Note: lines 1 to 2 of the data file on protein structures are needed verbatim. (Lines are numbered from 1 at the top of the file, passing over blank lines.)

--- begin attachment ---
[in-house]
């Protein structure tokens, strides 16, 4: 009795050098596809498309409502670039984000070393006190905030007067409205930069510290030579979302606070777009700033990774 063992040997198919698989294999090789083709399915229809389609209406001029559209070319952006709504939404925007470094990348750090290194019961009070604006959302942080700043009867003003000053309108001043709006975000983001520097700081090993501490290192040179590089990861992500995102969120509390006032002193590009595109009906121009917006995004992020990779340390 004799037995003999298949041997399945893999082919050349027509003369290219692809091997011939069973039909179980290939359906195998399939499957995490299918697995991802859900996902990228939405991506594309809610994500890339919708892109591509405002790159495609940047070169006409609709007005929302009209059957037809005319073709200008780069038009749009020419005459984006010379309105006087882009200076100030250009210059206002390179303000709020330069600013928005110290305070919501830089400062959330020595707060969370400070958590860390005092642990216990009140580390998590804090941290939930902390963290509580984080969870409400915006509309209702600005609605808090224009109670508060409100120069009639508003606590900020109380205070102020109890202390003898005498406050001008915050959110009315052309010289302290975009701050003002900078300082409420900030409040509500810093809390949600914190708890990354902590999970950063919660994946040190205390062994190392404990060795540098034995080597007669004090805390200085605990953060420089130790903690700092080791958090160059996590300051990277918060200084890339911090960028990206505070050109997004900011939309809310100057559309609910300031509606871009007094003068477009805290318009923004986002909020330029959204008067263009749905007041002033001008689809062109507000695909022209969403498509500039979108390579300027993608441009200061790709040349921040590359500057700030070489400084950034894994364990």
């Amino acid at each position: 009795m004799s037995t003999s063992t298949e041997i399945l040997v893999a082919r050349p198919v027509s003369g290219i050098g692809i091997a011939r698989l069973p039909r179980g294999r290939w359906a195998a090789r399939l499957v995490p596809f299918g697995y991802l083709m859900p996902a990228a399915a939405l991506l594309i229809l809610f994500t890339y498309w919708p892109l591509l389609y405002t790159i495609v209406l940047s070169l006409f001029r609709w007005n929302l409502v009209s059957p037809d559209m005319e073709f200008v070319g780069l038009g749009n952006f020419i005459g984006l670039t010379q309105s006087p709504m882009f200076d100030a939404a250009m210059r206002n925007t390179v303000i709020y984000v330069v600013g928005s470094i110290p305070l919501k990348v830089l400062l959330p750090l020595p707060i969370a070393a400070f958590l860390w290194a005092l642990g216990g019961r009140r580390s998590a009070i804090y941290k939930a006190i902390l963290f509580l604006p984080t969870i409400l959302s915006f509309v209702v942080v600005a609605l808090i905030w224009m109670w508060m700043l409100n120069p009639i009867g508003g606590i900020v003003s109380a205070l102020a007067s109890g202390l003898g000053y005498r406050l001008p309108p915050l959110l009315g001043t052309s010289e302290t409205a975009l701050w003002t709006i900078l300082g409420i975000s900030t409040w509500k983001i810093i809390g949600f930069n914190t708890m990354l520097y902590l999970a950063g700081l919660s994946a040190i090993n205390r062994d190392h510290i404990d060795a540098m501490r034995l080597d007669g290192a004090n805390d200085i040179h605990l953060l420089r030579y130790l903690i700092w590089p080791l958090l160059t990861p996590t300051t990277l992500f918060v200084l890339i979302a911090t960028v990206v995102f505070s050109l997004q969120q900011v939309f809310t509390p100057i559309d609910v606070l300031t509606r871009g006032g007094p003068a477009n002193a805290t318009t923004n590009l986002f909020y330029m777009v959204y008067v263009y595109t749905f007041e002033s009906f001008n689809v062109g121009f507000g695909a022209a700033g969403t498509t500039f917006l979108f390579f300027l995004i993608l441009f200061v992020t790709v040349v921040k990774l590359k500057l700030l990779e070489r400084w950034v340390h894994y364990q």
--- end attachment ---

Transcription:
[in-house]
């Protein structure tokens, strides 16, 4: 009795050098596809498309409502670039984000070393006190905030007067409205930069510290030579979302606070777009700033990774 063992040997198919698989294999090789083709399915229809389609209406001029559209070319952006709504939404925007470094990348750090290194019961009070604006959302942080700043009867003003000053309108001043709006975000983001520097700081090993501490290192040179590089990861992500995102969120509390006032002193590009595109009906121009917006995004992020990779340390 004799037995003999298949041997399945893999082919050349027509003369290219692809091997011939069973039909179980290939359906195998399939499957995490299918697995991802859900996902990228939405991506594309809610994500890339919708892109591509405002790159495609940047070169006409609709007005929302009209059957037809005319073709200008780069038009749009020419005459984006010379309105006087882009200076100030250009210059206002390179303000709020330069600013928005110290305070919501830089400062959330020595707060969370400070958590860390005092642990216990009140580390998590804090941290939930902390963290509580984080969870409400915006509309209702600005609605808090224009109670508060409100120069009639508003606590900020109380205070102020109890202390003898005498406050001008915050959110009315052309010289302290975009701050003002900078300082409420900030409040509500810093809390949600914190708890990354902590999970950063919660994946040190205390062994190392404990060795540098034995080597007669004090805390200085605990953060420089130790903690700092080791958090160059996590300051990277918060200084890339911090960028990206505070050109997004900011939309809310100057559309609910300031509606871009007094003068477009805290318009923004986002909020330029959204008067263009749905007041002033001008689809062109507000695909022209969403498509500039979108390579300027993608441009200061790709040349921040590359500057700030070489400084950034894994364990």